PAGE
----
The Folklorist in the Marketplace brings together voices from multiple disciplines to consider how economics shape—and are shaped by—folk groups and academic disciplines. The authors ask how folk and folklorists can productively comment on the economic structures they inhabit.
As trade, technology, and geopolitics have led to a rapid increase in the global spread of cultural products like media, knowledge, objects, and folkways, there has been a concomitant rise in fear and anxiety about globalization’s dark other side—economic nativism, neocolonialism, cultural appropriation, and loss. Culture has become a resource and a currency in the global marketplace. This movement of people and forms necessitates a new textual consideration of how folklore and economics interweave. In The Folklorist in the Marketplace, contributors explore how the marketplace and folklore have always been integrally linked and what that means at this cultural and economic moment.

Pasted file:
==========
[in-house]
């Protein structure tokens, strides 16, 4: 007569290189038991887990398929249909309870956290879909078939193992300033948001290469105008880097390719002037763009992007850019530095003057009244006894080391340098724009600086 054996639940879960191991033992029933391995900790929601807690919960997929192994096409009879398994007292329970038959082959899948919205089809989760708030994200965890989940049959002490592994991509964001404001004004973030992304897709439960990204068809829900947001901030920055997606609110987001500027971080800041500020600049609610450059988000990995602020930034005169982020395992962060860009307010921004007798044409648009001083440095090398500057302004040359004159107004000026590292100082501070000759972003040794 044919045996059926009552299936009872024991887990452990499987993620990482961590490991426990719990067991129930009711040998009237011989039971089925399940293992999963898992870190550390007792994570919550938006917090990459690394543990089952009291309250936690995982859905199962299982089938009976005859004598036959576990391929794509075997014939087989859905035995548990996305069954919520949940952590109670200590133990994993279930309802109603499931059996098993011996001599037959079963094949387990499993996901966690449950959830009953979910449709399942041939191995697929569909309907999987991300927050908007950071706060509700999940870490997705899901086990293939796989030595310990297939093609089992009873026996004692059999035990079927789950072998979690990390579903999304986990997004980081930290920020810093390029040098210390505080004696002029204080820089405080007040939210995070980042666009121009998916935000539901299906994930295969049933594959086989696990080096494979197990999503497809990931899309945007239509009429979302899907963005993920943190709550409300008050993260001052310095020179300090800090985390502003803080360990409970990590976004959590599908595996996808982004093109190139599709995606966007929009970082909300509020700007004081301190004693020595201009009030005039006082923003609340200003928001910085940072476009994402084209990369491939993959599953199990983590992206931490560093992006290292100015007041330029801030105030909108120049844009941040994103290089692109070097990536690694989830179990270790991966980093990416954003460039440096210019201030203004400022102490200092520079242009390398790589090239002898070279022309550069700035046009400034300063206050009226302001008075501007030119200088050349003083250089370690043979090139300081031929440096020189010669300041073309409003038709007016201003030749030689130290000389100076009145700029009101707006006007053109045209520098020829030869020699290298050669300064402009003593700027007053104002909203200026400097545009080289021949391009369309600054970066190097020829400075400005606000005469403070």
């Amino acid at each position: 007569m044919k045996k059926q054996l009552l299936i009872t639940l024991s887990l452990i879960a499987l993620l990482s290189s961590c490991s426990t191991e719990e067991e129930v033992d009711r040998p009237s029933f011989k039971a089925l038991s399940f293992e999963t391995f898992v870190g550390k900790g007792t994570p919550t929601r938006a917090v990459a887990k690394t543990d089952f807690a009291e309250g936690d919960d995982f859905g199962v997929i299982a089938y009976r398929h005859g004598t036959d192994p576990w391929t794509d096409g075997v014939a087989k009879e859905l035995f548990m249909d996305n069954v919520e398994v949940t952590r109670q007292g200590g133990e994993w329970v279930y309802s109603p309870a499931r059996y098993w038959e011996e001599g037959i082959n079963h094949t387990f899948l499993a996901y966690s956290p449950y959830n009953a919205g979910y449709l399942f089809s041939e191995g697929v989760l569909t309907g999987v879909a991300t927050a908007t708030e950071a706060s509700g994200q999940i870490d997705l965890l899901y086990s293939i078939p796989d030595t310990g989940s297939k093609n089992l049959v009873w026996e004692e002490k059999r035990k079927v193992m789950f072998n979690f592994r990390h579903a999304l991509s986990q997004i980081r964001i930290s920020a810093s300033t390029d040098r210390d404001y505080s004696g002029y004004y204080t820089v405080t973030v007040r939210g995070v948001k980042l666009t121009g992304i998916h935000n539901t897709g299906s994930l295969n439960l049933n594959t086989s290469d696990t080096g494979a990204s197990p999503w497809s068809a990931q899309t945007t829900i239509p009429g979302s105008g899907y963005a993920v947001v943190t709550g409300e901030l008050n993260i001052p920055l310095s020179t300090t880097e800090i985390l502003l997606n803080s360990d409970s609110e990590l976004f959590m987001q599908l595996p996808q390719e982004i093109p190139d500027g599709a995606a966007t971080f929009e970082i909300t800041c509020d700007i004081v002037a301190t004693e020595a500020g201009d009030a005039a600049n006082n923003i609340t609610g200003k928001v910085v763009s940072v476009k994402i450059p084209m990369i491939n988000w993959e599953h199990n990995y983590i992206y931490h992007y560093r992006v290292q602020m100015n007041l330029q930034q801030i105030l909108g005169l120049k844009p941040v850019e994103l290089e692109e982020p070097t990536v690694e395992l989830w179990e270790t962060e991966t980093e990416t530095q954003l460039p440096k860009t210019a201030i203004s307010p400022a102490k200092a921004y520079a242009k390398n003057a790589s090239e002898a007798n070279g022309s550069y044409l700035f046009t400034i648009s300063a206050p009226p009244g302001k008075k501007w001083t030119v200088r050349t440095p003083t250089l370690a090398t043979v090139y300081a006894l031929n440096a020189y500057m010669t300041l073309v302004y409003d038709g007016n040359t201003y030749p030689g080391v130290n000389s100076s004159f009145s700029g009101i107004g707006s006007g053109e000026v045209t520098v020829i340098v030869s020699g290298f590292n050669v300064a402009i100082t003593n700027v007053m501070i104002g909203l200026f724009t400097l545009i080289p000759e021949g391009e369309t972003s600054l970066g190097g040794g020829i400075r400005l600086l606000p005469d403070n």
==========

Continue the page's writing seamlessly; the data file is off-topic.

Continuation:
Covering a variety of topics, from creel boats to the history of a commune that makes hammocks, The Folklorist in the Marketplace goes far beyond the well-trod examinations of material culture to look closely at the historical and contemporary intersections of these two disciplines and to provoke cross-disciplinary conversation and collaboration.